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Working with Factories

Factories in SuperGradients provide a powerful and concise way to instantiate objects in your configuration files.

Prerequisites: - Training with Configuration Files - Introduction to Training Recipes

In this tutorial, we'll cover how to use existing factories, register new ones, and briefly explore the implementation details.

Using Existing Factories

If you had a look at the recipes, you may have noticed that many objects are defined directly in the recipes.

In the Supervisely dataset recipe you can see the following

    - SegColorJitter:
        brightness: 0.1
        contrast: 0.1
        saturation: 0.1
    - SegRandomFlip:
        prob: 0.5
    - SegRandomRescale:
        scales: [0.4, 1.6]
If you load the .yaml recipe as is into a python dictionary, you would get the following
  "train_dataset_params": {
    "transforms": [
        "SegColorJitter": {
          "brightness": 0.1,
          "contrast": 0.1,
          "saturation": 0.1
        "SegRandomFlip": {
          "prob": 0.5
        "SegRandomRescale": {
          "scales": [0.4, 1.6]

This configuration alone is not very useful, as we need instances of the classes, not just their configurations. So we would like to somehow instantiate these classes SegColorJitter, SegRandomFlip and SegRandomRescale.

Factories in SuperGradients come into play here! All these objects were registered beforehand in SuperGradients, so that when you write these names in the recipe, SuperGradients will detect and instantiate them for you.

Registering a Class

As explained above, only registered objects can be instantiated. This registration consists of mapping the object name to the corresponding class type.

In the example above, the string "SegColorJitter" was mapped to the class SegColorJitter, and this is how SuperGradients knows how to convert the string defined in the recipe, into an object.

You can register the class using a name different from the actual class name. However, it's generally recommended to use the same name for consistency and clarity.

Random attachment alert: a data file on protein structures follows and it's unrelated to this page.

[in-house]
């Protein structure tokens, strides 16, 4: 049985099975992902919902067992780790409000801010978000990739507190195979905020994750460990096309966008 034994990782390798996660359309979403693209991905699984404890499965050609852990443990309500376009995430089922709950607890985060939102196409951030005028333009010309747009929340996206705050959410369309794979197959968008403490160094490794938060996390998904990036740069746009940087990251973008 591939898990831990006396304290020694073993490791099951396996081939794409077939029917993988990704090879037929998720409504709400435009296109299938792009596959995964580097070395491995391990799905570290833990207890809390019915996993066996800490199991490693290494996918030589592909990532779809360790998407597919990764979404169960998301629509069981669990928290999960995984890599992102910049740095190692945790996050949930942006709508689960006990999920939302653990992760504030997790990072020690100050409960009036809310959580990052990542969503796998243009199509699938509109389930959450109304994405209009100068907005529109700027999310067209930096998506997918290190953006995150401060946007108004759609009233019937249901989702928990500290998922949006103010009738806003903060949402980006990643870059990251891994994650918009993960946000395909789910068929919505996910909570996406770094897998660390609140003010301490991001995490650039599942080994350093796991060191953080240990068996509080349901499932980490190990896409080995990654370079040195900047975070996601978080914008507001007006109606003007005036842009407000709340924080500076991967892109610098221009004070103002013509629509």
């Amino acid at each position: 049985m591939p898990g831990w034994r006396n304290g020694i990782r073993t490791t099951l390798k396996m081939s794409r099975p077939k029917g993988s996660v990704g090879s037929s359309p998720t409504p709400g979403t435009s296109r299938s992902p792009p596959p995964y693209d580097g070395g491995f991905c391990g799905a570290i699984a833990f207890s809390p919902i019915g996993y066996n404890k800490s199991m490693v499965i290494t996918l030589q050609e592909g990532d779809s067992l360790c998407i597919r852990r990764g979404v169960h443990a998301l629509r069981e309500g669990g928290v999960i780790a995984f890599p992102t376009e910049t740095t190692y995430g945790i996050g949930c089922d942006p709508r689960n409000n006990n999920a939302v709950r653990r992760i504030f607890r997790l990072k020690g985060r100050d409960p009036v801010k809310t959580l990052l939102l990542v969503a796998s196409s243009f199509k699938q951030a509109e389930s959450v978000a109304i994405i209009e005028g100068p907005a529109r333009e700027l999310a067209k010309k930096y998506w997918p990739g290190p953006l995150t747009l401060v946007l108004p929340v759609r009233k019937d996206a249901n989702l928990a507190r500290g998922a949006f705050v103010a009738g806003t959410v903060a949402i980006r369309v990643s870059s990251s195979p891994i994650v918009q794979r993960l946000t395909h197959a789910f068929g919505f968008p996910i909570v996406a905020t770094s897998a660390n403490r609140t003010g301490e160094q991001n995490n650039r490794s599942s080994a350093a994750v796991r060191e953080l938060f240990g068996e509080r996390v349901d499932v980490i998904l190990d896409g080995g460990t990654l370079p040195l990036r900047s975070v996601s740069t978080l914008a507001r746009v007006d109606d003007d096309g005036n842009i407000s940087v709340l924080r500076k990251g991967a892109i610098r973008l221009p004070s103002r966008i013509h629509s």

from super_gradients.common.registry import register_transform

class MyTransform:
    def __init__(self, prob: float):
In this simple example, we register a new transform. Note that here we registered (for the sake of the example) the class MyTransform to the name MyTransformName which is different. We strongly recommend to not do it, and to instead register a class with its own name.

Once you registered a class, you can use it in your recipe. Here, we will add this transform to the original recipe

    - SegColorJitter:
        brightness: 0.1
        contrast: 0.1
        saturation: 0.1
    - SegRandomFlip:
        prob: 0.5
    - SegRandomRescale:
        scales: [0.4, 1.6]
    - MyTransformName:  # We use the name used to register, which may be different from the name of the class
        prob: 0.7 

Final Step: Ensure that you import the module containing MyTransformName into your script. Doing so will trigger the registration function, allowing SuperGradients to recognize it.

Here is an example (adapted from the train_from_recipe script).

from .my_module import MyTransform # Importing the module is enough as it will trigger the register_transform function